Roland Jupiter-4 synthesizer "Never has the universe been so near" full page colour advertisement from page 23 in the October 1979 issue of Contemporary Keyboard.
So it seems that after the blog's latest run of Roland SH-101 ads, I'm still on a bit of a Roland kick. Not even a dude in tight blue spandex traveling at high speeds down a hill playing a keytar using ski gloves could stop me.
Initially this Jupiter-4 advertisement ran inside the October and November 1979 issues of CK, but then Roland seemed to have decided to give the synth a bit of a boost the following spring by making it the first Roland advertisement to be placed in the coveted front inside cover of the magazine. It ran in that spot through March, May and June 1980, and then, to put icing on the cake, Roland decided to run it again in the January 1981 issue.
An okay run by most standards.
It might not be the most creative advertisement with a basic title/photo/3-column layout on a black background, but at least its in colour. Unlike the Jupiter-4's first ad that appeared almost a year earlier. To me, Roland's Jupiter series is all about the colour pallet. Even the small amounts of colour on those buttons "pop", and you need to see a photo of the Roland Jupiter-4 in a colour advertisement to really appreciate it's beauty.
Another thing about layouts in general that I always notice is when an ad doesn't use all of its space. I've tried to scan this ad with as much of the outside edge of the ad as possible so you can get an idea of just how much space was left on all sides. It's almost too much. Almost.
The theme of this advertisement is about as creative as the design - price/performance/function. You may be inspired to yawn at this point, but as my friend Dave would always do to me, if you don't cover your mouth while you are yawning, I'm going to stick my finger in it. And then slap you across the face.I started covering my mouth pretty quickly.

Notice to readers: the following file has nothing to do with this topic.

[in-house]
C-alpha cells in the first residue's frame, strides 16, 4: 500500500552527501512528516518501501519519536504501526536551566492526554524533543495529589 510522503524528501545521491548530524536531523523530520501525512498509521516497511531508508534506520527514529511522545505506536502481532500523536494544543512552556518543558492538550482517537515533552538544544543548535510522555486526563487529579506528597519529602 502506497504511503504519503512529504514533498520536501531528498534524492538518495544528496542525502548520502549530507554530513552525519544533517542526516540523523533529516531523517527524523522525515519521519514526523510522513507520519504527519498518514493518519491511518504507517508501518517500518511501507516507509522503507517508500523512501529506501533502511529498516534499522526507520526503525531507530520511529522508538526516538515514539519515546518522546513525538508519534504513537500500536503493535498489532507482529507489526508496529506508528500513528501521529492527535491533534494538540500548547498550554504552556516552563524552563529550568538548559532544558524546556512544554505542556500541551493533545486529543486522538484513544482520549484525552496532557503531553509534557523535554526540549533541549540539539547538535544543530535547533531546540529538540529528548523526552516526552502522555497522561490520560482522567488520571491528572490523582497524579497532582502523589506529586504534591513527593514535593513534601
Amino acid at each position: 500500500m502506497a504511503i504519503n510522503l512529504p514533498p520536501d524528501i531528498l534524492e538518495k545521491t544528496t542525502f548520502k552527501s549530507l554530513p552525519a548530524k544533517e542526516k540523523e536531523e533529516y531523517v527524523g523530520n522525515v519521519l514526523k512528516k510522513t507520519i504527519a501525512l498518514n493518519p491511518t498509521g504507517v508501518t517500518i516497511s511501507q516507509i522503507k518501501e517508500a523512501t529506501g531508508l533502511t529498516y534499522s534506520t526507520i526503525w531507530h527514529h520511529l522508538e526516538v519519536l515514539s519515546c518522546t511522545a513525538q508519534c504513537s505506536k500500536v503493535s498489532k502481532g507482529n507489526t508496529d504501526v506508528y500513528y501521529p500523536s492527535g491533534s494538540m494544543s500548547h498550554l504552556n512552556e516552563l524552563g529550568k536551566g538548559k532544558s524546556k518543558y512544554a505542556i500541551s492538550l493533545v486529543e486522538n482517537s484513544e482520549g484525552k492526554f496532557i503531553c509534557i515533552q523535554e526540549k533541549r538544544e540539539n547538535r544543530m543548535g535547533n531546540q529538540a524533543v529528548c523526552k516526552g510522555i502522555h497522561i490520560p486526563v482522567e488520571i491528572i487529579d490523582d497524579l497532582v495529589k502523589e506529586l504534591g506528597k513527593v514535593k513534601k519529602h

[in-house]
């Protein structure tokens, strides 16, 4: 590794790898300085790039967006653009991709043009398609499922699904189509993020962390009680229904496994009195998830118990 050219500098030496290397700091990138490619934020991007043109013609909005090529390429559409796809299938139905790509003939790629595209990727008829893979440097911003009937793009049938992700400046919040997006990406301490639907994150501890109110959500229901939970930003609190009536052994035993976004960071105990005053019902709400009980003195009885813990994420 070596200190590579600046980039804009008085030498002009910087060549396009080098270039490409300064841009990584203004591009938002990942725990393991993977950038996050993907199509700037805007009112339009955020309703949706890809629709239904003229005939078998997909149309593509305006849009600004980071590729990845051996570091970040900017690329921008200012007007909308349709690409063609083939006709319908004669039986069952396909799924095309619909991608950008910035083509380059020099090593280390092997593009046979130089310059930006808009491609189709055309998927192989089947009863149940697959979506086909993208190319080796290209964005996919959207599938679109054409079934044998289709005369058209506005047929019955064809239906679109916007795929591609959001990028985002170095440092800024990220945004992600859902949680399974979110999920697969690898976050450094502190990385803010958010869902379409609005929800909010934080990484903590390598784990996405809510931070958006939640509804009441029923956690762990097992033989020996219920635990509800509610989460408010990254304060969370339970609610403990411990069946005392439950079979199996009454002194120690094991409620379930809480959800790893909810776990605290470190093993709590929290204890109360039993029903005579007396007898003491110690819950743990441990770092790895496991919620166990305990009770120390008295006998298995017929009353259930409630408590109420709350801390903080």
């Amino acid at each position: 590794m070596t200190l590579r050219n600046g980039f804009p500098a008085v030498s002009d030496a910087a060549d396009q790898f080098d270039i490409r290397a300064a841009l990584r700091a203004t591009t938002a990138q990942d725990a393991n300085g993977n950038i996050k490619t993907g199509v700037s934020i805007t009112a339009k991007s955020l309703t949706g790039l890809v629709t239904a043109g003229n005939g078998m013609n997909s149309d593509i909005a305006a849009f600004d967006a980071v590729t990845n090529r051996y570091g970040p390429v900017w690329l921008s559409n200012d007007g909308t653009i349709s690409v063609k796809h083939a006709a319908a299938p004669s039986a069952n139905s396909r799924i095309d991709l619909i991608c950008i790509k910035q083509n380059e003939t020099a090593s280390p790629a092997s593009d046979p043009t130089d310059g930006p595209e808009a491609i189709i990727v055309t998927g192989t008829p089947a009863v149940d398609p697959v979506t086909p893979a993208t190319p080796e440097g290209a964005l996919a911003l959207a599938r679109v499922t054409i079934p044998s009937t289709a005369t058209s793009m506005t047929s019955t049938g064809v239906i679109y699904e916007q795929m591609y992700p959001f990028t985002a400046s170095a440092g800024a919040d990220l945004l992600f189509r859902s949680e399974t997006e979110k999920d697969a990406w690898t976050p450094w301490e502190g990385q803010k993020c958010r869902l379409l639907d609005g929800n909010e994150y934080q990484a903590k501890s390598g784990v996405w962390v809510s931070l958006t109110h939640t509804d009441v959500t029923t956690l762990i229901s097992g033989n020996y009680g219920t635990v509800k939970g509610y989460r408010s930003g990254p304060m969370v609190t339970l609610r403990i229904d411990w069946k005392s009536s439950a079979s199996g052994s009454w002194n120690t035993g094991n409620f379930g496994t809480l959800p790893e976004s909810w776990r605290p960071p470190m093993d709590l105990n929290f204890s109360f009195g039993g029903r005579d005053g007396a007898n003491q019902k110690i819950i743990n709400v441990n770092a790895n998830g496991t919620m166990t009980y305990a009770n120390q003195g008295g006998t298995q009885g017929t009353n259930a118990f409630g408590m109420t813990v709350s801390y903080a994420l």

My point is, it may be an old message previously used with ads for monophonics developed and their prices began to fall, but its also an effective message to be used on polyphonics that are now starting to follow similar price drops.
If there is one thing that bugs me about this ad, it's that tag line "Never Has the Universe Been so Near". First, because they've decided to only capitalize some of the words. Sure, some style guides will tell you to do this - but I'd be more inclined to keep everything in small letters after he first word.
Never has the universe been so near.
Or, break the rule book altogether capitalize everything.
Never Has The Universe Been So Near.
But its not just the capitalization. It's that the tag line doesn't really have anything to do with the rest of the ad-copy. The "universe" is never referenced again.
Yes, I get it. Roland is telling me I can have it all with the Jupiter-4. It costs half as much as a similar synth from another company, and yet includes features not found in the competition. But just pull the "universe" into that first paragraph somehow. You've got the room.
In the big picture though, capitalization and on-going references to the universe are small potatoes. The ad-copy in this ad is all grown up. First and foremost, another Roland product, the Compu-Rhythm makes a great cameo appearance. And its not just thrown in there in some half-assed way, its used as a tool to keep the main focus on the Jupiter-4, and one of its most awesome features - the arpeggiator!
Also, many foreign companies got razed a little for their disjointed ad-speak back in the 70s, but this one from Roland definitely isn't one of them. Not only does it speak well to a North American audience with lines like "rolling in money", Roland also seems to be getting a little scrappy, willing to poke the eyes of the other big synth companies by throwing in cheeky comments like "features our competition somehow forgot". And that final paragraph delivers the final blow:
"But if all of this still isn't enough to make you try out a Jupiter-4, this one fact will be: It costs $2895.00. Why do the others cost so much more? You'd better ask them that question."Bam! Yo mamma!